How to Approach Medical Ahadith



Some people have stumbled upon medical ahadith which doesn’t make sense to a modern, science-minded audience.

I will discuss how we can approach these reports from the words of Shaykh al-Saduq and al-Tusi.


What is Shaykh al-Saduq’s thoughts on medical ahadith?

Shaykh al-Saduq states his beliefs regarding ahadith discussing medicine in his book al-I’tiqadat, page 115. 

His statement indicates that these reports are time-specific, location-specific, or specific to certain circumstances. One cannot generalize these the applicability of these ahadith to all situations:

Our belief in ahadith on the subject of medicine is based on a number of perspectives, including:

(1) What was said based on the air of Makkah and Madinah, thus it is not permissible to use it in all other airs (of other lands).

(2) What al-‘Alim (as, meaning Imam al-Kadhim) informed of - in the known style of letters (i.e, concise information) - and this information did not go beyond the subject of discussion (i.e, the letter is sent to someone in particular regarding a specific situation). 

(3) What the Mukhalifeen have falsely attributed in the books in order to make the image of the sect ugly in the eyes of the people. (i.e, the Mukhalifeen falsely claim Shi’i books contain a specific medical advice).

(4) A report which has been overlooked by its transmitter. 

(5) A report where the narrator memorized some of the hadith and forgot some.

(6) What was narrated about honey that it is a cure for every disease is true, and its meaning is that it is a cure for every cold disease.

(7) And what was narrated about the person who has had hemorrhoids using cold water (3), then that is if it is hemerrhoids from heat.

(8) And what was narrated about the healing of eggplant, it is at the time datepalm season for one who eats datepalms, and not at other times.”

44) (باب الاعتقاد في الأخبار الواردة في الطبقال الشيخ أبو جعفر - رضي الله عنه -: اعتقادنا في الأخبار الواردة في الطب أنها علىوجوه:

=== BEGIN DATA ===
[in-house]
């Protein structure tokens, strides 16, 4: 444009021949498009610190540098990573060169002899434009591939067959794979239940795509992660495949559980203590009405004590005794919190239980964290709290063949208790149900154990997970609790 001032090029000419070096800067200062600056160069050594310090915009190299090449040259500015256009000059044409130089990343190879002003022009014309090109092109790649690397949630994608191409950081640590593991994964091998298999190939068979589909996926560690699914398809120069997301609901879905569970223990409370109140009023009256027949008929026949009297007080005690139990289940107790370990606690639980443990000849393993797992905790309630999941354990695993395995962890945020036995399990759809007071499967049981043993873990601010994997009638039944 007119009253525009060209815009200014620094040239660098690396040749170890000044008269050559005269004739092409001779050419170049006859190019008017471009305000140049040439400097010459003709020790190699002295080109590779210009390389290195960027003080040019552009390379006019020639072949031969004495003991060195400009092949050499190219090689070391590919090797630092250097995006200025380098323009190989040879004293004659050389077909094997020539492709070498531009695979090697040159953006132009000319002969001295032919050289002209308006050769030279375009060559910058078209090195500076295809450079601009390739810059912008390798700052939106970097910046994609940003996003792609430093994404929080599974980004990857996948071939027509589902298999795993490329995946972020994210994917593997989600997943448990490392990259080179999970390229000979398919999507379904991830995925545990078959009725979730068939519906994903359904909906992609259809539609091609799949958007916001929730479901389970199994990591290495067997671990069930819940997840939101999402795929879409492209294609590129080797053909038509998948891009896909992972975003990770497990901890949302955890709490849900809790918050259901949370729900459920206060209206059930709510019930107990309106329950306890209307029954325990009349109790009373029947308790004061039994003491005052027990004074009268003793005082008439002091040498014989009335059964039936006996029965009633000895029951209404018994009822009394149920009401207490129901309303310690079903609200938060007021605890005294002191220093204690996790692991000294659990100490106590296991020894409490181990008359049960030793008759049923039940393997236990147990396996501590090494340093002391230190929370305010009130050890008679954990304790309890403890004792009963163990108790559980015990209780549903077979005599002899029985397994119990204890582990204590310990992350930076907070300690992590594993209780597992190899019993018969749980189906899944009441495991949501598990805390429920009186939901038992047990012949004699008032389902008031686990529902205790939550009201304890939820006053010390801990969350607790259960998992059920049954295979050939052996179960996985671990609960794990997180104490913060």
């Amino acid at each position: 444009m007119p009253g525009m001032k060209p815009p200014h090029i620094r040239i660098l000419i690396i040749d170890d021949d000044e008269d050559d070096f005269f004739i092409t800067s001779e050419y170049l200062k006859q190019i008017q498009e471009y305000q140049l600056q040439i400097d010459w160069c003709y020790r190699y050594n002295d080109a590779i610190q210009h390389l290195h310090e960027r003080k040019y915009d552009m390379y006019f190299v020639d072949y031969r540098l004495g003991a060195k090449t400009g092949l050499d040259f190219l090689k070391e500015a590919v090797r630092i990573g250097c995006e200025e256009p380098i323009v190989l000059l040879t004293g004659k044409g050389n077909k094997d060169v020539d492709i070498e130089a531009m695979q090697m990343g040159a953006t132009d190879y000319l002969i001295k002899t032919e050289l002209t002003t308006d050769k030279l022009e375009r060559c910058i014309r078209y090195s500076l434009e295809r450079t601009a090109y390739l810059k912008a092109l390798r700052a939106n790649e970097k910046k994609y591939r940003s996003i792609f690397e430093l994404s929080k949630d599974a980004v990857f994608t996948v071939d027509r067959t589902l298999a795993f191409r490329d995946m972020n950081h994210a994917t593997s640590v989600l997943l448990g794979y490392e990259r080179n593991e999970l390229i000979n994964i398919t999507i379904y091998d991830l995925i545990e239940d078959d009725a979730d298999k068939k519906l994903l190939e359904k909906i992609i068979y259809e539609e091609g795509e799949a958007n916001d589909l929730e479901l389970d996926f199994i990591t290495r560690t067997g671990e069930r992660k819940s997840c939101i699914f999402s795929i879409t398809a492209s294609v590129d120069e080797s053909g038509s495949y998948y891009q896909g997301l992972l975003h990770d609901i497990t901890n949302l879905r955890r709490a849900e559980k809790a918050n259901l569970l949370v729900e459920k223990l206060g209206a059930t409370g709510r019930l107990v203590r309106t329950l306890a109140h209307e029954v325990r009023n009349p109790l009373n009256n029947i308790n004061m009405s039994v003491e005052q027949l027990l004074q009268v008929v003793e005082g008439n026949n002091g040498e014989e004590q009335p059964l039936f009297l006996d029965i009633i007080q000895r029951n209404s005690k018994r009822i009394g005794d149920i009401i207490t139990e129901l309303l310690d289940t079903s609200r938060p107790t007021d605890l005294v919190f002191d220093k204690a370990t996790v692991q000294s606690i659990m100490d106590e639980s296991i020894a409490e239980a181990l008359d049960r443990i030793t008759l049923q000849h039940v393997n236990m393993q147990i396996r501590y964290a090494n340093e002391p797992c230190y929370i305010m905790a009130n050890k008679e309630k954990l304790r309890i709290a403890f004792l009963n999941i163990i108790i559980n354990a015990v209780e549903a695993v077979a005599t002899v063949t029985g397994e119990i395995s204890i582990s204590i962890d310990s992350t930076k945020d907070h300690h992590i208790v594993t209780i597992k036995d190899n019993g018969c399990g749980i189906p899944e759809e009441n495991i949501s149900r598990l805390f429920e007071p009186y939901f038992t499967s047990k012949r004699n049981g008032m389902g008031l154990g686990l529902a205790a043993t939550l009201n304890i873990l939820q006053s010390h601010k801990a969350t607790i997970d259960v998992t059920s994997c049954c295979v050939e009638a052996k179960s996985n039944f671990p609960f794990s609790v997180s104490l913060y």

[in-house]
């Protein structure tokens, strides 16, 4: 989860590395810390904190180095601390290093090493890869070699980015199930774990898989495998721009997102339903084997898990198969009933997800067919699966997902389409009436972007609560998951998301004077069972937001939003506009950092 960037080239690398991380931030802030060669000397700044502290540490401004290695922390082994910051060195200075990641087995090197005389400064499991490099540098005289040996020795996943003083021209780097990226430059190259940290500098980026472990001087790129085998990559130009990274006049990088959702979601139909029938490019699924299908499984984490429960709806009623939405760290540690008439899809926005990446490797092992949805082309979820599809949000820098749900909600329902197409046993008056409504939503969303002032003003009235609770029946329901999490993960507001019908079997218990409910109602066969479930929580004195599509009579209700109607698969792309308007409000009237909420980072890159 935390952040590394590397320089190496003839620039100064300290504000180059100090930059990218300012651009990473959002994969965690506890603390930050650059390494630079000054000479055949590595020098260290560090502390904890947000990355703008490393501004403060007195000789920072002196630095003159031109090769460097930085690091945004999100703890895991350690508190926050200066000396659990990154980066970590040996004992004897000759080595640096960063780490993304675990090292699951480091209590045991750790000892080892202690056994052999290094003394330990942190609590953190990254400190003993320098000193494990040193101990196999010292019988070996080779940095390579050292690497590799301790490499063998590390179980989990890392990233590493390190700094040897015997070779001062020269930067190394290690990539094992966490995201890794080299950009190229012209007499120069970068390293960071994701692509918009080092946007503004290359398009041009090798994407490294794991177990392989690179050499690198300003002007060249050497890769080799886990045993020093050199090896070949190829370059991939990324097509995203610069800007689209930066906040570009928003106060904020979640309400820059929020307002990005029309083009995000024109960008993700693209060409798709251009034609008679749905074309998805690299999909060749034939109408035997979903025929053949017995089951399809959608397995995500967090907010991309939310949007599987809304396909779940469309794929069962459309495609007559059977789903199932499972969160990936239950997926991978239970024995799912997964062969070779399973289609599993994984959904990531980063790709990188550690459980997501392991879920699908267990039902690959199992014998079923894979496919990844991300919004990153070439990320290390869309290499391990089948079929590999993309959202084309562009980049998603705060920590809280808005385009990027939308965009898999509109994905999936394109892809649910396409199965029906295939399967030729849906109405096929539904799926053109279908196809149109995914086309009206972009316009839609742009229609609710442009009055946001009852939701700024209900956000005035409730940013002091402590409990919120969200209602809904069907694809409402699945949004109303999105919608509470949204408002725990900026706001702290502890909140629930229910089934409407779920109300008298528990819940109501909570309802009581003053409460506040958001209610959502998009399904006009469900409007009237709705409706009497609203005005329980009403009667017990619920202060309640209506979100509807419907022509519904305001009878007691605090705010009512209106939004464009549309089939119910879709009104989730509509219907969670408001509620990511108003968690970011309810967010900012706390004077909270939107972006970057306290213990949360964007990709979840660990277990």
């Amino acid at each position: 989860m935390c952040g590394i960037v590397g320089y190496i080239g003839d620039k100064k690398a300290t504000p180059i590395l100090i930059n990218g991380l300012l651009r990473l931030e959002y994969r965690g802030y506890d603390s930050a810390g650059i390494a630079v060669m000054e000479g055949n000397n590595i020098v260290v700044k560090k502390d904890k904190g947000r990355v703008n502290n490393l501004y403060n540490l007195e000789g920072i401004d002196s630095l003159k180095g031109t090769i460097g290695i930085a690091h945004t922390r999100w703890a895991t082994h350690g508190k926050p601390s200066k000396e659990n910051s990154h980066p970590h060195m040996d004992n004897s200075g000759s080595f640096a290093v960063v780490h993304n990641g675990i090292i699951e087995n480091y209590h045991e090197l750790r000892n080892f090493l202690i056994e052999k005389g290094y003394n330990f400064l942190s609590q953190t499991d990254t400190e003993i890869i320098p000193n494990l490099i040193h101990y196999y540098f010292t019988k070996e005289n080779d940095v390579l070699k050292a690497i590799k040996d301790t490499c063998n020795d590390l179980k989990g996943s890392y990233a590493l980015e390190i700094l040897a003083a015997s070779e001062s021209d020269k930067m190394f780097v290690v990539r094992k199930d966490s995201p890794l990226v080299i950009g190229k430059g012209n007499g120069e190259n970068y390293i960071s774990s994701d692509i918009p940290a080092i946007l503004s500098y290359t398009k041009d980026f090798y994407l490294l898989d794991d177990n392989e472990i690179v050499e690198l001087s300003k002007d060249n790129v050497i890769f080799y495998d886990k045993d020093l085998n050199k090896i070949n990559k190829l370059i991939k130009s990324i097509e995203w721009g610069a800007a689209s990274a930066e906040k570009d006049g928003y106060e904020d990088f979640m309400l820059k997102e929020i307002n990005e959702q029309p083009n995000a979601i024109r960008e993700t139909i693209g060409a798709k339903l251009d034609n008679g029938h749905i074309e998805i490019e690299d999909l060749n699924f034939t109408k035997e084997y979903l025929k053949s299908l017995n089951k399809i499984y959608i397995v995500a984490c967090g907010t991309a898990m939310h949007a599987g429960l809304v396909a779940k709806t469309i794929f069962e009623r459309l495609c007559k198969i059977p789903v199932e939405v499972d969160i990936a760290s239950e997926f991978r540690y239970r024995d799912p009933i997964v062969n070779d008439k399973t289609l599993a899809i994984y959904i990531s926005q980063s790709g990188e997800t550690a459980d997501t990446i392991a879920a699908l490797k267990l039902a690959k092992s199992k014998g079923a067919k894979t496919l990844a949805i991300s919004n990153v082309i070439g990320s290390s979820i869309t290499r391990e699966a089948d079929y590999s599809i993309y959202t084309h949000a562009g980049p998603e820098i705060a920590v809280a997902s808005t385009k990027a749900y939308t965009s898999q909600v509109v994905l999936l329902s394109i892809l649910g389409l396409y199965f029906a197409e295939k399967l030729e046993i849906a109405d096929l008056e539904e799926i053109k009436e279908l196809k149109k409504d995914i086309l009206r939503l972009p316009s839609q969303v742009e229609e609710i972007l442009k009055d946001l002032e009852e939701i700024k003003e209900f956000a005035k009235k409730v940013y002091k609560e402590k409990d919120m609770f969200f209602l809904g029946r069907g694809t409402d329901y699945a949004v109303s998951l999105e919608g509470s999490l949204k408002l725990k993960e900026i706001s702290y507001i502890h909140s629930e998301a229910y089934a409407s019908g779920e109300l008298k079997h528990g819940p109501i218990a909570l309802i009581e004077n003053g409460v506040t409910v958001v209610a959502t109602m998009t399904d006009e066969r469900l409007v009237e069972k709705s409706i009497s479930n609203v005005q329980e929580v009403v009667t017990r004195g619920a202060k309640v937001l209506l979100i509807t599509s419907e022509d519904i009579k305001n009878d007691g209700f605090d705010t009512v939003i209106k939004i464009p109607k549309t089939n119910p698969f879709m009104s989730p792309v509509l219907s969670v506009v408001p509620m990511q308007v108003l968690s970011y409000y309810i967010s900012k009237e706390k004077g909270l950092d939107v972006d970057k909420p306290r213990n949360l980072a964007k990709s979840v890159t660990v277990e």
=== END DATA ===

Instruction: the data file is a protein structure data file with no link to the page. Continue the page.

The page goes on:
منهاما قيل على هواء مكة والمدينة، فلا يجوز استعماله في سائر الأهوية.

ومنهاما أخبر به العالم - عليه السلام - على ما عرف من طبع الرسائل ولم يتعد موضعه، إذ كان أعرف بطبعه منه.

ومنهاما دلسه المخالفون في الكتب لتقبيح صورة المذهب عند الناس.

ومنهاما وقع فيه سهو من ناقله (1).

ومنهاما حفظ بعضه ونسي بعضه.

وما روي في العسل أنه شفاء من كل داء (2) فهو صحيح، ومعناه أنه شفاء من كل داء بارد.

وما روي في الاستنجاء بالماء البارد لصاحب البواسير (3) فإن ذلك إذا كان

بواسيره من حرارة.

وما روي في الباذنجان من الشفاء (1) فإنه في وقت إدراك الرطب لمن يأكل الرطب، دون غيره من سائر الأوقات (2).

Can we use common sense to dismiss these ahadith? 

Dismissing a hadith manifests itself in two facets: 

(1) Rejecting it as fabricated.

(2) Viewing it as inapplicable.

  • Regarding #1, I quote one of my previous blog posts regarding the statement of Shaykh al-Tusi on this matter: 

Al-‘Iddah fi Usul al-Fiqh by Shaykh al-Tusi, page 374-375) 

“It has been narrated from them [i.e, Imams] that they said: 

‘If you two reports are brought to you, present them upon the Book of Allah and the Sunnah of the Prophet. The report conforming to them [i.e, Quran & Sunnah] take upon it, and the report does not conform to them - compare it with our [established] narrations (and until then desist from it).’